Just wanted to give everyone a heads-up on our excitement this week.
Roger was hit in the eye with a baseball on Saturday. Here's a copy of the mass e-mail I sent:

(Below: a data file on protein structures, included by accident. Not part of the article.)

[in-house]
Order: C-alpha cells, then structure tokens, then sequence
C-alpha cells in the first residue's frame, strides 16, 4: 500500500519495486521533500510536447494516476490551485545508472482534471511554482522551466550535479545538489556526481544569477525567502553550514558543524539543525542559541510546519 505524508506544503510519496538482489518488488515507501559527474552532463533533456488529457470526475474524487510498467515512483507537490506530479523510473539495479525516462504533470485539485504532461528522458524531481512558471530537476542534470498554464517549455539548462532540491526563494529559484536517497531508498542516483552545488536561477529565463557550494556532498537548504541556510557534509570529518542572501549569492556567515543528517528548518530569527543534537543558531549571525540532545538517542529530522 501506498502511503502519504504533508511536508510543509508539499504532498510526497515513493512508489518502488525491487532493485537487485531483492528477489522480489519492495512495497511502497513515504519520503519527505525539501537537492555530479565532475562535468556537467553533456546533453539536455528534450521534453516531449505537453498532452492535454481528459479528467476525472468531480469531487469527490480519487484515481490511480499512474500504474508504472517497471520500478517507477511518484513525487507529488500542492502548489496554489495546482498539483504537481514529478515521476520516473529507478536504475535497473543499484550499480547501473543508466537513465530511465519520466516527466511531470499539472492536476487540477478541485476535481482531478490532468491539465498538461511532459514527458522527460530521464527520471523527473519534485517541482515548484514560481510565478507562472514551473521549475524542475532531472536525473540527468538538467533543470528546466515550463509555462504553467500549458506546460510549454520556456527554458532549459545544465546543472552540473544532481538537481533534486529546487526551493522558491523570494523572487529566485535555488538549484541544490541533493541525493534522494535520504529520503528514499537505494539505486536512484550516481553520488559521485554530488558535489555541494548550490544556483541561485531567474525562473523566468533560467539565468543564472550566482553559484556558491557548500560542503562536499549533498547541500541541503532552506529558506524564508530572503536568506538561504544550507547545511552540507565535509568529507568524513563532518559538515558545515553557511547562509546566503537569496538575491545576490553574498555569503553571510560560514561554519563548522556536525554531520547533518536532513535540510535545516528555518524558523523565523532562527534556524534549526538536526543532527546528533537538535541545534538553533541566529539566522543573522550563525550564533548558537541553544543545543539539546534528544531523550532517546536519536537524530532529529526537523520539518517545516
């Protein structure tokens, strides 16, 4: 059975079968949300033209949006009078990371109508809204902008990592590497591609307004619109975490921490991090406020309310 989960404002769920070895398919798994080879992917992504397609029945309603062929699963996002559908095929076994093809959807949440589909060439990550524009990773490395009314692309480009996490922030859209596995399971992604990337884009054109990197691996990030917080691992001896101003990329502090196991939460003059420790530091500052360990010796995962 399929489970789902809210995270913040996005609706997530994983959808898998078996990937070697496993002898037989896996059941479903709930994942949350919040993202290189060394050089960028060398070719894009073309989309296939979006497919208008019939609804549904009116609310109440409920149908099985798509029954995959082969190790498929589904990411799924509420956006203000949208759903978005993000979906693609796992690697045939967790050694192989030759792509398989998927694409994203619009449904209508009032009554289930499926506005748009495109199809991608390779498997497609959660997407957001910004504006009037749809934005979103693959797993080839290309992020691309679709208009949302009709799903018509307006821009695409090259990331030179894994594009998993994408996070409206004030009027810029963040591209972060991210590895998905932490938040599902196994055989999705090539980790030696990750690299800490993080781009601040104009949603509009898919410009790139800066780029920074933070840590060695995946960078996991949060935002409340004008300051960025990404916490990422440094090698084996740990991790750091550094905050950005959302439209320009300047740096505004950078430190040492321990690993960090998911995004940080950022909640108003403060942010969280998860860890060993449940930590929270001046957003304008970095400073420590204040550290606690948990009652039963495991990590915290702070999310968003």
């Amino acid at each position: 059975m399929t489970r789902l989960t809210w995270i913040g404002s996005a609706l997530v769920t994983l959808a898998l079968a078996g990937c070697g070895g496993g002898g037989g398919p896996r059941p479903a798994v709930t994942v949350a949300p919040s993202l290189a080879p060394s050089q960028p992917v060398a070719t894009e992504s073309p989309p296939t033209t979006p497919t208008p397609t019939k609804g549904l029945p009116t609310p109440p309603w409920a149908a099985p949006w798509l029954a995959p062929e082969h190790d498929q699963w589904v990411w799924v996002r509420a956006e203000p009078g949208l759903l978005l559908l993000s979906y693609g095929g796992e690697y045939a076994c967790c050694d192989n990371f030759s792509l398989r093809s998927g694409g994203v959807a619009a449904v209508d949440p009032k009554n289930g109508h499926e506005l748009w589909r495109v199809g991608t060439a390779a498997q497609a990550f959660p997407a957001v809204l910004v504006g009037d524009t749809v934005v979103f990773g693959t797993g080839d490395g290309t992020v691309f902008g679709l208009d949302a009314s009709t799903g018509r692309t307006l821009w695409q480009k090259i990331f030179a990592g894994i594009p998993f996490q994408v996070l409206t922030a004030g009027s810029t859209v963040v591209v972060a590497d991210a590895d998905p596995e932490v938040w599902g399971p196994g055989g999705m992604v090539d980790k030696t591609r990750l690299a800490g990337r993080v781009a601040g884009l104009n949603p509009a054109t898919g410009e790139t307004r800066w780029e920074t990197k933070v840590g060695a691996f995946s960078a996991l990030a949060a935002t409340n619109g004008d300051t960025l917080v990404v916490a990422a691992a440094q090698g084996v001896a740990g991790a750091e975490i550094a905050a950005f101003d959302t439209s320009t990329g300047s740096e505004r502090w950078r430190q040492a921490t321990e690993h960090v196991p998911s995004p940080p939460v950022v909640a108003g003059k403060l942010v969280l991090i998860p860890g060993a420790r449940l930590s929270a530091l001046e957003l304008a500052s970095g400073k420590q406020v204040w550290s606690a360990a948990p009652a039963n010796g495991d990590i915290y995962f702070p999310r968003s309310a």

> Hello, family and friends,> > I just wanted to give you the update. For those of you> who didn't get my first e-mail, I'll catch you up:> Roger was hit in the eye (his left and dominant eye)> with a softball on Saturday. He had a huge laceration> that required a lot of stitches. At the E.R., we had a> CT scan done that showed two fractures, one of the> lower orbit (the bone that supports the eye> underneath) and one on the side of his face. He was> really hating it for a while--at first he had no> vision, but later his vision returned and he perked up> a lot. Because of some of the medications, his damaged> eye is dilated and will not shrink. Also, he has some> nerve damage that has removed feeling in parts of his> face and mouth.> > Again, I repeat that he HAS VISION. That is the big> miracle. We are so very blessed that he has not lost> vision. His vision is not as good as it was, but it is> basically 20/20 when corrected, which, he knows, is> all he can ask for. It's still hard to adjust because> that was his dominant eye and it is just not as sharp.> > Today we met with the surgeon, a guy Roger hand-picked> because of his reputation, for a review of the CT> scans. Turns out Roger WILL require surgery. Dr. Patel> will go in through Roger's lower eyelid and insert a> plate that will support the eye so that it will not> sink any lower. The plate will stay in him> forever--well, until the resurrection. The surgery is> routine for Dr. Patel and should take about two hours,> out-patient. Roger is not nervous at all about that> (but I am, because of some family history of> complications with general anesthesia). > > Most of the residual problems should resolve over> time, according to Dr. Patel, but it could take> months. For example, Rog should eventually get the> feeling back in his face, and his eye muscles will be> able to constrict again, etc. Probably his visual> acuity will not improve much, though. (But, as I said,> it's still pretty darn good sight.)> > We are so blessed that this wasn't any worse. He will> be able to continue his career and hardly ever notice> the difference (eventually). > > For my part, I'm really relieved. I also think it's> easier for me to be the patient than to be the> caregiver of the patient--I was much more distressed> when it was Roger in pain than I was during my own> labors, for example. Part of it is the fear of the> unknown, I guess. Anyway, we are doing fine, although> emotionally exhausted. Thank you for your prayers.> Keep us in them on Friday, will you?